ottom Line? It didn't suck.
I was glad right off the bat to see that Zak Starkey was drumming with them. To me, Zak has always been the most Keith Moon-like drummer they've had since 1978. I think he drums world's better than his father, frankly. It was funny to see that he seemed to get the most screen time, more than the two main guys. Roger and Pete didn't look too geriatric (like Mick Jagger seems to these days; dude's a poster boy for nickel coffee for seniors at McDonalds, every Tuesday!). I have to admit the whole thing was a cool-ass spectacle. The red-white-and-blue cymbals were a bit hokey, but not fatally so. Pete still has fire, Roger can approximate just enough of the old scream to make it passable. The light show was cool.
The Who still didn't belong there. I mean, what next? Johnny Rotten corrals the remaining Pistols together to play Superbowl 54? Maybe Paul Westerberg gets Tommy and maybe some nephew of Bob Stinson, along with Chris Mars' art supply salesman together, call 'em the Replacements (because at this point that band's name suits the current version of the Who). How low can ya go? And do we want to know the answer to that particular rhetorical question?
For me, the real highlight of the Who's halftime show was seeing my two kids go ape over the proceedings. My 6-year-old son had been prepped sort-of; we played him "Who Are You" in the car, and he sang along gamely when they played it there. (He even liked "Happy Jack" when I played it for him in the car.) For some reason, he decided (even though we were at someone else's house) that all the lights had to be turned off, so there we were listening to the Who in high def and 5.1 surround sound at full-crank with the lights off. The hosts (my high school buddy and his wife) were cool with what seemed to be a weird choice on my son's part, but in hindsight, it was a good touch. Kudos, my man! And my 2-year-old daughter is no slouch; she was dancing along and spinning, having a great time (she even sang, "Who who, Who who"). Maybe for that reason alone, it was worth having my own childhood heroes up there for America to see, and for my kids to get into them like I did at practically their age.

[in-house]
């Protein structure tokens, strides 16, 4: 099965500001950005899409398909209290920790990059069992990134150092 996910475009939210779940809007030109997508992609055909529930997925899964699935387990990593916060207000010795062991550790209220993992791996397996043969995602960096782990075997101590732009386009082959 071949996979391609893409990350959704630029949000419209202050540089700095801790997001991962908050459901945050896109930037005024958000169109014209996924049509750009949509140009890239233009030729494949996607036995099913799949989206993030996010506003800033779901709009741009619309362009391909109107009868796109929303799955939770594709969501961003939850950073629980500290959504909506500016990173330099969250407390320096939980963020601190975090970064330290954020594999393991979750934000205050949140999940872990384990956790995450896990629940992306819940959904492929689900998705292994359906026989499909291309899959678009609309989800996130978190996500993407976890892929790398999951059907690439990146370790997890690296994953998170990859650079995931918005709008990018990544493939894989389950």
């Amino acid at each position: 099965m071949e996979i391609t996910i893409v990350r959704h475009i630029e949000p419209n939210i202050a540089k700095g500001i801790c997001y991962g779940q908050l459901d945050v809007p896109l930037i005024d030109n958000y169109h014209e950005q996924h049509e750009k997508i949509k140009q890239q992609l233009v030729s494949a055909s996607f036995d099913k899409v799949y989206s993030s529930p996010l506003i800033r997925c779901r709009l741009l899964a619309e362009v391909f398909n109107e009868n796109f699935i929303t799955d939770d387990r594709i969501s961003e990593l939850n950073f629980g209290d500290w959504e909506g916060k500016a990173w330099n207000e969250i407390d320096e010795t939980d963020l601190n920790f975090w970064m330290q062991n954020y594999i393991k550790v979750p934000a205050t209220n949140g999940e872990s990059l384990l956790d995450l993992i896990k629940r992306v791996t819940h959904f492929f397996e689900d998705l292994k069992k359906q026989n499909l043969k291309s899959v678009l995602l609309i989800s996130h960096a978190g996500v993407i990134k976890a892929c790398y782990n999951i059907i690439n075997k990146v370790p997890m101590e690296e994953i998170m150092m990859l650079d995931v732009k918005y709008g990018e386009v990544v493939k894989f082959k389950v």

I have the game DVR'ed, so I will go back and re-watch it. I saw that Simon Townshend was on bass and John "Rabbit" Bundrick was on keyboards (appropriate choices both), but haven't identified the 6th man yet. The whole thing had no truly embarrassing moments like taking out a cameraman with your Johnson whilst trying to slide across stage (paging Mr. Springsteen). Ultimately, the Who have become what they railed against, what they seemed so often to fight against; they have become fully a part of the establishment they used to spit on. They have become safe. As a long-time Who fan, you'll have to forgive me if I still have trouble wrapping my brain around that.